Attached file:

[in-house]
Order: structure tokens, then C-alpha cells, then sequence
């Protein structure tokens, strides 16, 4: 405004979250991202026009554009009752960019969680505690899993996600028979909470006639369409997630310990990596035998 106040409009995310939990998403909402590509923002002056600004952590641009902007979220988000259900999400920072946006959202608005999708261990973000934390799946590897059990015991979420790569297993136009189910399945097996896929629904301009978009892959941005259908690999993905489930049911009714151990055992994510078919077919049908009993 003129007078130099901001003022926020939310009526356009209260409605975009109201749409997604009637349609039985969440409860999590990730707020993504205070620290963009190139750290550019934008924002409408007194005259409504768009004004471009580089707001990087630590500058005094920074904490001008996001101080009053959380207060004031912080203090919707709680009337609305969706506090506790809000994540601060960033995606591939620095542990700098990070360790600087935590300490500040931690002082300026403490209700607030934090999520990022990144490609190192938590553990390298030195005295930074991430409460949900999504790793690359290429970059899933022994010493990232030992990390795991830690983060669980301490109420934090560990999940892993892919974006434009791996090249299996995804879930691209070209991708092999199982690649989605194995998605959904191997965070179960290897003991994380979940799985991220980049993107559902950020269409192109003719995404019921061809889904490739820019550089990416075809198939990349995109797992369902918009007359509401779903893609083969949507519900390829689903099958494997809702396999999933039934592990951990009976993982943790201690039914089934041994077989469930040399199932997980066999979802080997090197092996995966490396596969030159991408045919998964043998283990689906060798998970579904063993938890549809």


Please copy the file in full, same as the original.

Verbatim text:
[in-house]
Order: structure tokens, then C-alpha cells, then sequence
């Protein structure tokens, strides 16, 4: 405004979250991202026009554009009752960019969680505690899993996600028979909470006639369409997630310990990596035998 106040409009995310939990998403909402590509923002002056600004952590641009902007979220988000259900999400920072946006959202608005999708261990973000934390799946590897059990015991979420790569297993136009189910399945097996896929629904301009978009892959941005259908690999993905489930049911009714151990055992994510078919077919049908009993 003129007078130099901001003022926020939310009526356009209260409605975009109201749409997604009637349609039985969440409860999590990730707020993504205070620290963009190139750290550019934008924002409408007194005259409504768009004004471009580089707001990087630590500058005094920074904490001008996001101080009053959380207060004031912080203090919707709680009337609305969706506090506790809000994540601060960033995606591939620095542990700098990070360790600087935590300490500040931690002082300026403490209700607030934090999520990022990144490609190192938590553990390298030195005295930074991430409460949900999504790793690359290429970059899933022994010493990232030992990390795991830690983060669980301490109420934090560990999940892993892919974006434009791996090249299996995804879930691209070209991708092999199982690649989605194995998605959904191997965070179960290897003991994380979940799985991220980049993107559902950020269409192109003719995404019921061809889904490739820019550089990416075809198939990349995109797992369902918009007359509401779903893609083969949507519900390829689903099958494997809702396999999933039934592990951990009976993982943790201690039914089934041994077989469930040399199932997980066999979802080997090197092996995966490396596969030159991408045919998964043998283990689906060798998970579904063993938890549809």